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Titus Philemon Jude New Testament Letters

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Sound teaching, unconditional forgiveness, and false teachers are the respective issues at hand in TITUS, PHILEMON, and JUDE. Addressed to a young pastor in Crete, Paul wrote TITUS to spur on his protégé in the ministry. Similarly, in his letter to a slave owner in Colossae, the epistle to PHILEMON was the apostle’s attempt to inspire submission, equality in Christ, and forgiveness between the affluent and the subjugated. And JUDE, written by the Lord’s half-brother, took to task the many heretics who had infiltrated the Church at large.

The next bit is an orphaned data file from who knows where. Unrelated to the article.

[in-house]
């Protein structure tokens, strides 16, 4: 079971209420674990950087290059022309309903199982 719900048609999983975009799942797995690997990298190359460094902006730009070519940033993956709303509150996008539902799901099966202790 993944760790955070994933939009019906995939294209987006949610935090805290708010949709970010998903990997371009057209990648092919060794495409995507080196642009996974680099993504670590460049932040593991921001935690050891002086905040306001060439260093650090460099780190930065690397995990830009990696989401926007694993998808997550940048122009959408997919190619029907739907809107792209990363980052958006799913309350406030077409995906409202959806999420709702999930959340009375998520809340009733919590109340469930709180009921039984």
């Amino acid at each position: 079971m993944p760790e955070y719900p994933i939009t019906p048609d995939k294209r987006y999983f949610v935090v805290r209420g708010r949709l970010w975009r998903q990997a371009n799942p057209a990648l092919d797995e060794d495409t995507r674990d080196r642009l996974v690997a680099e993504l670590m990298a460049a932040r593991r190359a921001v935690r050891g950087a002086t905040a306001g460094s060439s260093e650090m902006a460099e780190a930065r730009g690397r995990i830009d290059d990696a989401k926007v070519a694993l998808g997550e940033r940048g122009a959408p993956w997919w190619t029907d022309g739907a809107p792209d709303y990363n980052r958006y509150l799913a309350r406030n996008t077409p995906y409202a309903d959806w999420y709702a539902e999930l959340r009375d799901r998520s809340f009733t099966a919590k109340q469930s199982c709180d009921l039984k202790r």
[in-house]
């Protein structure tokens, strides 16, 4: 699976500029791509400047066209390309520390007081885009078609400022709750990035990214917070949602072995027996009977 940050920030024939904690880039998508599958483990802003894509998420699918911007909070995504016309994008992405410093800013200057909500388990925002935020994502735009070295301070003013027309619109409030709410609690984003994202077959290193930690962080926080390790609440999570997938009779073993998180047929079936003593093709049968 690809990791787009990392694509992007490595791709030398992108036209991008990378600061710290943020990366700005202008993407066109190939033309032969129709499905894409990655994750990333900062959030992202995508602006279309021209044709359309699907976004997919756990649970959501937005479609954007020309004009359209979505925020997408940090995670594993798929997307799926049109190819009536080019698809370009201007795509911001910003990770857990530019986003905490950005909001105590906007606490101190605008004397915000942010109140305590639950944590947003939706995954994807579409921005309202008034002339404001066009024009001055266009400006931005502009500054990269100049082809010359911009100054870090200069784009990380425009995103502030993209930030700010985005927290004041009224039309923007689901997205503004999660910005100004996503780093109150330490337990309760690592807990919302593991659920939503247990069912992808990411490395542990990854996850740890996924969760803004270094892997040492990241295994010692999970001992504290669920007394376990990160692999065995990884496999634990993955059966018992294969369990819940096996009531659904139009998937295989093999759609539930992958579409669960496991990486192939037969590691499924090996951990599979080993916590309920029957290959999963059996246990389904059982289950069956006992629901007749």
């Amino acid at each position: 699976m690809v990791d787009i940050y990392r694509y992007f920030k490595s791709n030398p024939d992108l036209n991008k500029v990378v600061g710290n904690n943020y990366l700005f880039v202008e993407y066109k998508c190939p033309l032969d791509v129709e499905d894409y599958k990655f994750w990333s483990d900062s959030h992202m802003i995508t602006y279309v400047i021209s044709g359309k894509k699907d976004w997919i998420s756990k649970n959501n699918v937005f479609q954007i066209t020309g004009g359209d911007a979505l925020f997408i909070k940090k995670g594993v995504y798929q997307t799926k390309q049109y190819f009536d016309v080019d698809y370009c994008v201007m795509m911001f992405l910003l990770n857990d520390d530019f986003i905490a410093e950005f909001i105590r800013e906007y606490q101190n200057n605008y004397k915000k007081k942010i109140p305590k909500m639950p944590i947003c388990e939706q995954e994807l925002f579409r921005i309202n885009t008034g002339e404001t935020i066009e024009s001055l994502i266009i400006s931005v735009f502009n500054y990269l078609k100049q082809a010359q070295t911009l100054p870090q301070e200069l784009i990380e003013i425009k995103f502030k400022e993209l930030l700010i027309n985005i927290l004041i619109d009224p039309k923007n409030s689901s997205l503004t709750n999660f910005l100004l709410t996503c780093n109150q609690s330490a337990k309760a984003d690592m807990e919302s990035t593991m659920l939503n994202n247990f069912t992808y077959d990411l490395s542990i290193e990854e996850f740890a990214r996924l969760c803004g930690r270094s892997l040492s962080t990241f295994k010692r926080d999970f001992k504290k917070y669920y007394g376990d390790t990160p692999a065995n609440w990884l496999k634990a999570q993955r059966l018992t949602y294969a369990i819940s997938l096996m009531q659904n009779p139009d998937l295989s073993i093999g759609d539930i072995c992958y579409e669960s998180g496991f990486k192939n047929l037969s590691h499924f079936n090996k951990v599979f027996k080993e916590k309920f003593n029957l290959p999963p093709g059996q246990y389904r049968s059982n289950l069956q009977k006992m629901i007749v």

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    The Three Letters in the New Testament: Titus  –   Philemon  –   Jude Research and Study by Rev. Philippe L. De Coster, B.Th.,D.D. General Introduction Sound teaching, unconditional forgiveness, and false teachers are the respective issues at hand in TITUS, PHILEMON, and JUDE. Addressed to a young pastor in Crete, Paul wrote TITUS to spur on his protégé in the ministry. Similarly, in his letter to a slave owner in Colossae, the epistle to PHILEMON was the apostle’s attempt to inspire submission, equality in Christ, and forgiveness between the affluent and the subjugated. And JUDE, written by the Lord’s half  -brother, took to task the many heretics who had infiltrated the Church at large. (Image: Military and Roman civilian dress)  2 The New Testament World Titus Titus was a Gentile (Greek) convert and a travelling companion of Paul. Around A.D. 63  —  64, and after Timothy stayed in Ephesus, Paul and Titus continued to Crete. Titus remained to establish the Christian church while Paul continued his missionary journey. Philemon was a prestigious and well-respected Christian in Colossae. Philemon's Epistle is a personal letter from Paul addressed to him concerning his runaway slave, Onesimus. In order of time Titus followed I Timothy. Paul, having left Ephesus, went to Macedonia and perhaps sailed from there to Crete, where he had been a visitor on his voyage to Rome. On this occasion he spent some time there, but left Titus to complete the establishment of the church and to rectify its errors. One wonders whether Paul felt that his time was short and that he wanted to return to Ephesus, for he spoke of sending Tychicus to Crete (Titus 3:12) at a later date. His ultimate goal was Nicopolis (probably in Epirus), where he planned to winter. The situation in Crete was discouraging. The church was unorganized, and its members were quite careless in behaviour. If the injunctions of chapter 2 are any indication of what the churches needed, the men were lax and careless, the older women were gossips and winebibbers, and the young women were idle  3 and flirtatious. Perhaps the preaching of the gospel of grace had given the Cretans the impression that salvation by faith was unrelated to an industrious and ethical life. Six times (1:16; 2:7, 14; 3:1, 8, 14) in this short epistle Christians are urged to do good works. Although Paul says that salvation cannot be earned by good works (3:5), he affirms with equal vigor that  believers must be careful to maintain good works. The disturbance in Crete had been caused by a combination of the ethical laxity that sprang from the natural tendencies of the Cretans (1:12  —   13 ) and the disputation over Jewish fables and commandments that were promoted by a Judaizing group (1:10) who were godless (1:16), unruly (1:10), divisive (1:11), and mercenary (1:11). These teachers differed from those that troubled the Galatians in that their error was moral perversity, whereas that of the Galatians was stringent legalism. Both are condemned by this epistle. Both I Timothy and Titus were written to counsel an understudy who was working out the problems of a difficult pastorate. Titus, the recipient of this epistle, had been an acquaintance and associate of Paul for fifteen years or more. He was a Gentile convert of the early days in Antioch, whose conversion was so convincing that he served as Exhibit A of the uncircumcised Gentile believers when Paul and Barnabas went up for the conference at Jerusalem (Gal. 2:1, 3). He must have been with Paul during his third journey, for he acted as Paul's emissary during the trying days of the church's rebellion in Corinth, and he was successful in bringing them back to penitence and loyalty (II Cor. 7:6-16). He had travelled widely in Macedonia to collect the funds that Paul was raising and had his hearty approval (8:16, 19, 23). He may have been included in the us of Acts 20:5, though he is not mentioned by name anywhere in Acts. The last allusion to him in the New Testament states that he had gone to Dalmatia (II Tim. 4:17). He seems to have been a stronger character than Timothy and better able to cope with opposition. Outline   The Sound Doctrine in Titus I. Salutation: The Source of Sound Doctrine 1:1-4 II. The Administration of Sound Doctrine 1:5-16 The Appointment of Elders 1:5-9 The Exposure of False Teachers 1:10-16 III. The Preaching of Sound Doctrine 2:1-15 Application 2:1-10 To aged men To aged women  4 To young women To young men To himself To slaves Definition 2:11-15 IV. Counselling by Sound Doctrine 3:1-11 V. Concluding Salutations 3:12-15 Content The general content of Titus is like that of I Timothy, except for a stronger emphasis on creedal formulation. In two passages Paul states the closest approach to a formulated creed in the whole New Testament (2:1114; 3:4-7).  Note the elements contained in these passages: 1.   The personality of God (2:11; 3:6). 2.   The qualities of his love and grace (2:11; 3:4). 3.   His title of Saviour (2:10; 3:4). 4.   The saviourhood of Christ (2:13; 3:6). 5.   The Holy Spirit (3:5). 6.   The implication of the triune being of God (3:5-6). 7.   The essential deity of Christ (2:13). 8.   The vicarious atonement of Christ (2:14). 9.   The universality of salvation (2:11). 10.   Salvation by grace, not by works (3:5). 11.   The incoming of the Holy Spirit (3:5). 12.   Justification by faith (3:7). 13.   Sanctification (purification)> of his own people (2:14). 14.   Separation from evil (2:12). 15.   Inheritance of eternal life (3:7). 16.   The return of Christ (2:13). The foregoing points constitute a fair digest of New Testament theology. Titus, is a good summary of the doctrinal teaching of the church as it emerged into the institutional stage. Although it was written to a pioneer missionary, he represented a church that had passed the pioneer era and that had settled policies and faith. The word sound implies that a recognized standard of doctrine had  been acknowledged, to which correct life and teaching must conform.